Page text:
Assistant Professor Michael Yarbrough Wins Law and Society Association Article Prize for Bridewealth Research

Assistant Professor Michael Yarbrough Wins Law and Society Association Article Prize for Bridewealth Research

Assistant Professor Michael Yarbrough Wins Law and Society Association Article Prize for Bridewealth Research

The dynamics of different relationships has always fascinated John Jay Assistant Professor Michael Yarbrough—which relationships are publicly valued, which ones are not, how people define families, the interplay of power within relationships, and how laws and societal norms affect relationships. And, it was this fascination that led to his recent Law and Society Association Article Prize.

Years ago, while studying abroad in Cape Town, South Africa, Yarbrough examined the country’s different marital laws, investigating how they impacted different sexual and racial identities. With a deeper understanding of South Africa’s rich history, he vowed to conduct his first big research project there. “When I did a J.D./Ph.D. at Yale, I was still very interested in researching marriage in South Africa,” said Yarbrough, explaining that this research later became the basis for his dissertation, the focal point for a book project, and the subject of his winning article titled “Very Long Engagements: The Persistent Authority of Bridewealth in a Post-Apartheid South African Community.” 

“I’m interested in how certain relationships become visible and others don’t.” —Michael Yarbrough

Finding A Focus
Yarbrough’s interest in relationships stems from two aspects of his own life. “I’m adopted. So, I think I have always been fascinated with how people come to see a group to be a family or not a family. What draws those boundaries, feelings, and emotions that come out of that?” he said. “Also on a personal level, my own views on marriage are actually quite critical as an institution. I see it historically as something to control women, and even now including same-sex marriage, I am still critical of it because it elevates certain forms of relationships over others. For example, best friends who care for each other and look after each other, that’s still invisible and we still have no sub-ceremonies to celebrate that. On a personal level, I’m interested in how certain relationships become visible and others don’t.”

Studying in South Africa
South Africa has recently expanded its marriage laws. In 2006, it was ordered that the country open their marriage laws to include same-sex couples. Yarbrough explained that the LGBTQ movement in South Africa was strongly connected to the movement that was opposing apartheid. “The most important factor that led to this openness in South Africa to LGBTQ rights was that a small group of anti-apartheid activists were also themselves lesbian, gay, or queer,” said Yarbrough. While the inclusion of same-sex couples shows a level of progression and inclusion, the country is still steeped in tradition.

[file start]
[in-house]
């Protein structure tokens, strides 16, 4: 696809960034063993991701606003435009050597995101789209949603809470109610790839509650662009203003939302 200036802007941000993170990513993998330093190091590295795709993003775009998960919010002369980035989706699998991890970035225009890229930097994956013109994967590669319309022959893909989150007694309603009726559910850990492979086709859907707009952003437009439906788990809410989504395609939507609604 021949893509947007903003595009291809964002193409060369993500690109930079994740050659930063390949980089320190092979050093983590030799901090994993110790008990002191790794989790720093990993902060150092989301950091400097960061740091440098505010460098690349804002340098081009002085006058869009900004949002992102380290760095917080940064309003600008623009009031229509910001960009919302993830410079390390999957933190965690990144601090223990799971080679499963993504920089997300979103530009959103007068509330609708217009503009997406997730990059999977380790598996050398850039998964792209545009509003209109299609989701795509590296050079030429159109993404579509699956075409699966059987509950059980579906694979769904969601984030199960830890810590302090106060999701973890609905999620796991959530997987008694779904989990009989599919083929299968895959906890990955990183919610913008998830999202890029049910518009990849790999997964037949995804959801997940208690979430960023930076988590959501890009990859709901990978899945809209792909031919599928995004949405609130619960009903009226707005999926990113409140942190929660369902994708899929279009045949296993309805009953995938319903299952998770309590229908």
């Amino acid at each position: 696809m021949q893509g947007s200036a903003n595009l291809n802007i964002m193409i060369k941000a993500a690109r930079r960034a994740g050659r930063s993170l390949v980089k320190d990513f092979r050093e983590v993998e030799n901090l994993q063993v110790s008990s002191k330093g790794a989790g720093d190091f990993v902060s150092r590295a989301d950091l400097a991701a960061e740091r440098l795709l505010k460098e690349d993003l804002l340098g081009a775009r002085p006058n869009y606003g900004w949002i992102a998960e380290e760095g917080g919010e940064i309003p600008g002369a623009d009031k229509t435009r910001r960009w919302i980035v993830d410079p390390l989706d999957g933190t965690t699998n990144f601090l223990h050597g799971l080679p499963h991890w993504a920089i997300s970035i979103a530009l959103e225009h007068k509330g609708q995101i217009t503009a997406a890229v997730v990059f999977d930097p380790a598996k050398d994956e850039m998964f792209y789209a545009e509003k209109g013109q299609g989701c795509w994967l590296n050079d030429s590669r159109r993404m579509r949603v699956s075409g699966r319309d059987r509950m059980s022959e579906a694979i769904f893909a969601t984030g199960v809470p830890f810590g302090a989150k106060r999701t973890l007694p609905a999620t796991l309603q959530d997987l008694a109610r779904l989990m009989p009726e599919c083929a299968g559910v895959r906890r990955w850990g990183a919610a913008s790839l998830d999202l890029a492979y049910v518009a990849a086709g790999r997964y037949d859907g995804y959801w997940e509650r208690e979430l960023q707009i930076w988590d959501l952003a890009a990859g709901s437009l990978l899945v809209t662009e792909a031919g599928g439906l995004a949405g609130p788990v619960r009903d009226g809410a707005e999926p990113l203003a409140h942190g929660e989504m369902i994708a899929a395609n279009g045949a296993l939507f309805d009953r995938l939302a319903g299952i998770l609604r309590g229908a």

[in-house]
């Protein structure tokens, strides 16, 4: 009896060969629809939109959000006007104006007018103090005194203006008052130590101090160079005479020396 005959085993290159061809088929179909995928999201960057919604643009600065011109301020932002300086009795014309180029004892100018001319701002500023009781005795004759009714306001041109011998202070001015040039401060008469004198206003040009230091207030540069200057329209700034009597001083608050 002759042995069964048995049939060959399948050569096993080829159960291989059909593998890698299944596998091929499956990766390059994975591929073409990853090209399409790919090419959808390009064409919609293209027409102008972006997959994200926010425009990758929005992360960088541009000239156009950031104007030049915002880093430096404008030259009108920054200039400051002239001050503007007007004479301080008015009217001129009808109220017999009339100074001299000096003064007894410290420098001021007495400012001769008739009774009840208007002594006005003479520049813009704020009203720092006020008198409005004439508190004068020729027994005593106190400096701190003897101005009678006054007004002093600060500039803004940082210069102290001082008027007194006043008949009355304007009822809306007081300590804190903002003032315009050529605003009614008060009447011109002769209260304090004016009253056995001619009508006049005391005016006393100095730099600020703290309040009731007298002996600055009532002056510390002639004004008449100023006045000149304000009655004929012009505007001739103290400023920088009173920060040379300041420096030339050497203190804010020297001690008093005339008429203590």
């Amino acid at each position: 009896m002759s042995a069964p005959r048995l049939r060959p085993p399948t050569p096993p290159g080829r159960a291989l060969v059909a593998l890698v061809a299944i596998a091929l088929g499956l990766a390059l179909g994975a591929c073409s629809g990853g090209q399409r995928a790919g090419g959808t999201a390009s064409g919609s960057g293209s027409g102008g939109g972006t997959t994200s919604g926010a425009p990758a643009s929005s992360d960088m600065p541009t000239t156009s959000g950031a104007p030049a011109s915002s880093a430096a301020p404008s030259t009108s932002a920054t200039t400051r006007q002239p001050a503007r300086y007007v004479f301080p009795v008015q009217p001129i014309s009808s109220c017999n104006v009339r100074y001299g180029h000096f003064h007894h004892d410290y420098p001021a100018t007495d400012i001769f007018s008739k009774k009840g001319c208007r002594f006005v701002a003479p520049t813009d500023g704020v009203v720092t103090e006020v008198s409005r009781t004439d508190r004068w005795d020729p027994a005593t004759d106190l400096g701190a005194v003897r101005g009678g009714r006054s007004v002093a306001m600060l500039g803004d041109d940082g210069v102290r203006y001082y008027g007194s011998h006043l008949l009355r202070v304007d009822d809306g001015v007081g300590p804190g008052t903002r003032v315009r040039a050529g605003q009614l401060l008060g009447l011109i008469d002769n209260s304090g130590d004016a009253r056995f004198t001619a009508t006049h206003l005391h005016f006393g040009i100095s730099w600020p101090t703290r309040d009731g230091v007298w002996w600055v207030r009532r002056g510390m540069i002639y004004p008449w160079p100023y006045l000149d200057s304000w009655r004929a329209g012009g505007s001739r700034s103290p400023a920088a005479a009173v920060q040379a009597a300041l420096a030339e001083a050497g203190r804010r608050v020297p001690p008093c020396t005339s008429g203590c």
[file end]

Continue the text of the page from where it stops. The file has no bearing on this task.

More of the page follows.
“The most important factor that led to this openness in South Africa to LGBTQ rights was that a small group of anti-apartheid activists were also themselves lesbian, gay, or queer.” —Michael Yarbrough

During his research in a Zulu-speaking village, Yarbrough became interested in a custom called “lobola” because it’s the primary way that black South Africans marry, often followed by a church wedding. “Lobola, is the opposite of a dowry, it’s a bridewealth,” said Yabrough. “Bridewealth goes with the groom or his family, and is paid to the bride’s family. A dowry goes with the bride into the marital home. Southern Africa is a bridewealth culture rather than a dowry culture. The reason that I use the term lobola rather than bridewealth is because it encompasses even more than that. What lobola is overall, is a series of gifts that go between each family to the other.” Yarbrough went on to say that there is a long sequence of events and gifts that families undertake for lobola, all done in a certain order, for many years.

Looking at “Lobola” 
To start the whole process of lobola, the groom and an uncle or a close male friend, come to the bride’s family house. They sit down and offer gifts to the bride’s family, opening up a conversation of negotiation. Many meetings, gifts, and negotiations proceed, often involving many family members and large sums of money. Once the initial meetings have been performed to both families’ satisfaction, that’s when the ceremonies start. “It’s not like there is a ceremony with ‘I now pronounce you man and wife’ and you are married, like it is in the United States,” said Yarbrough. “Instead, you become more married overtime. It’s a gradual process. With this lobola process, you become more married at the ‘delivery’ of the bride. Then the first child makes you a little more married, and then the second child makes you a little more married. You are really married when the children have children.” 

“What is available to the women in these regions is the practices of lobola. They influence the process so that they can get what they need out of it.” —Michael Yarbrough